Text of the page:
International Monetary Fund (IMF) Expects the Worst Economic Downturn since the Great Depression

    In mid-April 2020 the International Monetary Fund (IMF) released its latest ‘World Economic Outlook’ report. It is in fact not a complete report. Considering the global economy has changed dramatically over the past months, the IMF’s previous update of the World Economic Outlook (released in January 2020) simply had no validity anymore, and therefore the IMF released one new chapter in mid-April 2020 (with the full report set to follow in May 2020).

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  • Can Businesses Claim Force Majeure After the Government Calls COVID-19 a National Disaster?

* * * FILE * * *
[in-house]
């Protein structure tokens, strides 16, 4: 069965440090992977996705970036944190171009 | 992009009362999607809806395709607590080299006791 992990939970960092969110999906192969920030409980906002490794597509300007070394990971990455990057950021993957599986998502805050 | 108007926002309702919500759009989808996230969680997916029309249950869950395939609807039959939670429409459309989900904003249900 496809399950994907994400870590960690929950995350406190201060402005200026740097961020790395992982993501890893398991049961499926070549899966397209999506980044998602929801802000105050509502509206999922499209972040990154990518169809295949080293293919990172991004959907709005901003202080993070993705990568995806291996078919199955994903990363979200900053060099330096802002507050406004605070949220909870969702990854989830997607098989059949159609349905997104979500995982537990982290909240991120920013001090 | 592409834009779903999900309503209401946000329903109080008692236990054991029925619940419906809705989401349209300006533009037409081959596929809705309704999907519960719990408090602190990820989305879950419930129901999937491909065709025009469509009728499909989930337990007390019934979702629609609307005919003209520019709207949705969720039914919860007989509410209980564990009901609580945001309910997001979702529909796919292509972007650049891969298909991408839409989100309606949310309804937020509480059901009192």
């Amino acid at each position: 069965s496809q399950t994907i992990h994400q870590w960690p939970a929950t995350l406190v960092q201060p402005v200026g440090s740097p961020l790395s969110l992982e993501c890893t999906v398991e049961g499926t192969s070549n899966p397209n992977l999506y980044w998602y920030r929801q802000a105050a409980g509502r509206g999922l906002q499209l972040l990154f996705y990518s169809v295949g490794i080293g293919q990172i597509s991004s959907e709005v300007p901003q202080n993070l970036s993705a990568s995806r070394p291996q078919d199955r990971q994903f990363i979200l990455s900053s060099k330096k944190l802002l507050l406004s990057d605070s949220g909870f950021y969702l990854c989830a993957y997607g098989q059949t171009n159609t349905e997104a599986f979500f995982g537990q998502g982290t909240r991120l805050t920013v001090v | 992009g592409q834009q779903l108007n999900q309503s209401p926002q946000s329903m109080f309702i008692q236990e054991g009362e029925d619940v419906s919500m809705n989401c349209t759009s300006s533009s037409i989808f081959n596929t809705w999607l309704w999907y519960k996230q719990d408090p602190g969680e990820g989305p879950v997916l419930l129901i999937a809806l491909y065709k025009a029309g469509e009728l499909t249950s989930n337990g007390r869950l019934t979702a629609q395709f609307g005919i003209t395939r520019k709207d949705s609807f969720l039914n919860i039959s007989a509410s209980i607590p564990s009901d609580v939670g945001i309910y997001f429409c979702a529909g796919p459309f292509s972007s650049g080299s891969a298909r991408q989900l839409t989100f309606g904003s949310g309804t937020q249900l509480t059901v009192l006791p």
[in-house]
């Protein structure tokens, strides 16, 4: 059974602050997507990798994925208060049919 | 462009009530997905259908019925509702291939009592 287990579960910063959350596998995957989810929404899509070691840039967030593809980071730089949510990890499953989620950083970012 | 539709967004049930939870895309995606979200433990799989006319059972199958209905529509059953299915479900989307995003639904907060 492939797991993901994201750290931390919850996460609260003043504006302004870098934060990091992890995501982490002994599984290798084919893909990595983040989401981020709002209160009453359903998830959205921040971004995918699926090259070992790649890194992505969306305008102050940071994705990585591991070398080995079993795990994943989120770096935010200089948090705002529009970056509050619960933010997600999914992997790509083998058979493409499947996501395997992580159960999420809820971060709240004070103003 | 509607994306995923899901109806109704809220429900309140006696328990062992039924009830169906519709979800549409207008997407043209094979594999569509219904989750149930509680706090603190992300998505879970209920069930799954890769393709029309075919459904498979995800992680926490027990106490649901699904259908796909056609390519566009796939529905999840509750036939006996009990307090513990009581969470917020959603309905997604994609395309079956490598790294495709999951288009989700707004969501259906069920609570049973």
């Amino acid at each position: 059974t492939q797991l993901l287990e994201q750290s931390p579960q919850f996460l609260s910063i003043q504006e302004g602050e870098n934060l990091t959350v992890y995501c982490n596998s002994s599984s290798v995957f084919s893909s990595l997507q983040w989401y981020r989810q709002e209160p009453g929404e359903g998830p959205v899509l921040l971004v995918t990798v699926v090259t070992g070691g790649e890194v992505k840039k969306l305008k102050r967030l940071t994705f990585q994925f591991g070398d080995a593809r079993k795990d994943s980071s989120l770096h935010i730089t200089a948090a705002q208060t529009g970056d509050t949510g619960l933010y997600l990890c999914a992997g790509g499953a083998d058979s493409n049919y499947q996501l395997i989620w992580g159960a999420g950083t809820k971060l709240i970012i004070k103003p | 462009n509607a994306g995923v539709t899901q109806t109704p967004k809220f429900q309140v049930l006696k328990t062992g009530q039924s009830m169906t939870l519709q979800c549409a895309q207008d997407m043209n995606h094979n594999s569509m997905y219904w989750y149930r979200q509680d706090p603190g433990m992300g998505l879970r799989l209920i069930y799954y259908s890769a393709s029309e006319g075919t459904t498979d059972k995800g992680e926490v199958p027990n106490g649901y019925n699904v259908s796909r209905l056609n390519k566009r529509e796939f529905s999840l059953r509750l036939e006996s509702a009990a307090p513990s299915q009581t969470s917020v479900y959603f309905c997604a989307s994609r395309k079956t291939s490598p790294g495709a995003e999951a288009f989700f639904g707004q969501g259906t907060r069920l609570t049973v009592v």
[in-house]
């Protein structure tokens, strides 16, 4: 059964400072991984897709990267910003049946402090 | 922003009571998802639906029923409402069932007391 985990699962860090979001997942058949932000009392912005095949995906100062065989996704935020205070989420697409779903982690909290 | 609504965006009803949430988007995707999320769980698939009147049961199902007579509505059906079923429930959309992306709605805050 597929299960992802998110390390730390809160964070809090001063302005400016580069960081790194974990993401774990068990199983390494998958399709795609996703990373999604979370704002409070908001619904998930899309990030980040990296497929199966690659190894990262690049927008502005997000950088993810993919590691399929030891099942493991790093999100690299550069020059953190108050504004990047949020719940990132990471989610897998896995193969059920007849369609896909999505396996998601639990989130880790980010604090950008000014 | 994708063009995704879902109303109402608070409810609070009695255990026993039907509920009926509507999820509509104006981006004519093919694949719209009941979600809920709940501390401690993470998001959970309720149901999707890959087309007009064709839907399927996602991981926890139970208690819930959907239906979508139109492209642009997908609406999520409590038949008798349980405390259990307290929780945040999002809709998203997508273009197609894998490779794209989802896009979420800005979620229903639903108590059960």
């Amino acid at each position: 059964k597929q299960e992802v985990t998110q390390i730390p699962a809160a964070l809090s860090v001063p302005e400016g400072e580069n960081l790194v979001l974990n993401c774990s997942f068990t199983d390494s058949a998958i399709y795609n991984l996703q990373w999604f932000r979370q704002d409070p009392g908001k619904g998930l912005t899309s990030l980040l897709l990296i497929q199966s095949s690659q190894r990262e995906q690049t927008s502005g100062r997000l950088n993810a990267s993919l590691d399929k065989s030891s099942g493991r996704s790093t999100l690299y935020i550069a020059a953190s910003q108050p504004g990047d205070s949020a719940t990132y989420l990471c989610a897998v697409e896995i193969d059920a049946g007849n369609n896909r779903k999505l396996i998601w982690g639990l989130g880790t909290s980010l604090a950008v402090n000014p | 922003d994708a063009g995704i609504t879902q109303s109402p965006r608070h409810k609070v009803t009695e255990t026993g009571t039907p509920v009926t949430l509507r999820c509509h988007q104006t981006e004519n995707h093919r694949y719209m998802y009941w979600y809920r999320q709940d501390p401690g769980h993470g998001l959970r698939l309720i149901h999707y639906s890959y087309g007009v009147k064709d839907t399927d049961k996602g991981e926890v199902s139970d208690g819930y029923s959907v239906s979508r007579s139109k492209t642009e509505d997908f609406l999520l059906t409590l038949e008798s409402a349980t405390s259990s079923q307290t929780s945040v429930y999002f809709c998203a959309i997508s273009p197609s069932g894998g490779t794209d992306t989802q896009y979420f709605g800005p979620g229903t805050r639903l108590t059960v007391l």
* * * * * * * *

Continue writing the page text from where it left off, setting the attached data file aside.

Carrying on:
Can Businesses Claim Force Majeure After the Government Calls COVID-19 a National Disaster?

    Besides imposing restrictions and offering stimuli to affected people and businesses, the Indonesian government made another important decision with reference to the coronavirus (COVID-19) outbreak. Through Presidential Decree No. 12/2020 on the Determination of COVID-19 as a Non-Natural Disaster, signed by President Widodo on 13 April 2020, the novel coronavirus was declared a ‘national disaster’.

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  • How Are Jakarta’s Authorities & Residents Handling the COVID-19 Crisis?

    How Are Jakarta’s Authorities & Residents Handling the COVID-19 Crisis?